In the face of an opportunity to indulge, individuals may consult their memories in order to ascertain whether enough progress has been made toward a self-regulatory goal in order to justify indulgence. This research demonstrates that in such situations, impulsive individuals who possess a regulatory goal are likely to distort memories of past behavior, manufacturing goal progress in order to license indulgence in the present. In four studies, this effect is demonstrated in the domains of eating, spending, and studying, and alternative processes are ruled out. Furthermore, it is shown that perceptions of goal progress drive impulsive (vs. nonimpulsive) people’s greater likelihood of engaging in behavior inconsistent with their regulatory goal. These findings provide insights into the domains of goal pursuit, impulsivity, and memory distortion.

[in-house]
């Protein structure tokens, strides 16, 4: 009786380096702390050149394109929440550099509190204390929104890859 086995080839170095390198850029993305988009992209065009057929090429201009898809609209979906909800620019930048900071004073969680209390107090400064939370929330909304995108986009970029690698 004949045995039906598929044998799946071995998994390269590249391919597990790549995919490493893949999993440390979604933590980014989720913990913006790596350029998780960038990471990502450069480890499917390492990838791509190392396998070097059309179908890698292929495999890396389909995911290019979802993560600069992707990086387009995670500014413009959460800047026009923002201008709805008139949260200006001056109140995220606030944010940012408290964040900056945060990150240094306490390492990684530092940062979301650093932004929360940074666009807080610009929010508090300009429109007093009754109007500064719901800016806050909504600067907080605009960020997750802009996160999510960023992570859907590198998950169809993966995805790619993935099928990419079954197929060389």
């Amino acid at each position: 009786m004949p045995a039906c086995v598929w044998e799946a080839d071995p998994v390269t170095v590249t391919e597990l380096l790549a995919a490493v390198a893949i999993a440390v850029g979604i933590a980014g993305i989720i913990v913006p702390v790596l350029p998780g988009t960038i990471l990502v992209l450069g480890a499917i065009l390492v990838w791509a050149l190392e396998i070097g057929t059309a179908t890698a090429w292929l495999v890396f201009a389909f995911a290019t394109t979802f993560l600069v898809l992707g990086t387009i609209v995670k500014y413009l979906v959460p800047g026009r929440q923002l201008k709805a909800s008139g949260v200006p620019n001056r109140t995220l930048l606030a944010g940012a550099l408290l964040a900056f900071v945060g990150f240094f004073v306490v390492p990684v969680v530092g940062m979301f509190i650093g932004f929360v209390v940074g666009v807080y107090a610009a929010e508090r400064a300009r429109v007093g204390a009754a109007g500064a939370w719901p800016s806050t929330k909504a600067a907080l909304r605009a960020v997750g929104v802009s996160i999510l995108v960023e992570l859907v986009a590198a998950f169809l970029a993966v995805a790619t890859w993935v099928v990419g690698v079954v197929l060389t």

ASJC Scopus subject areas
- Business and International Management
- Arts and Humanities (miscellaneous)
- Economics and Econometrics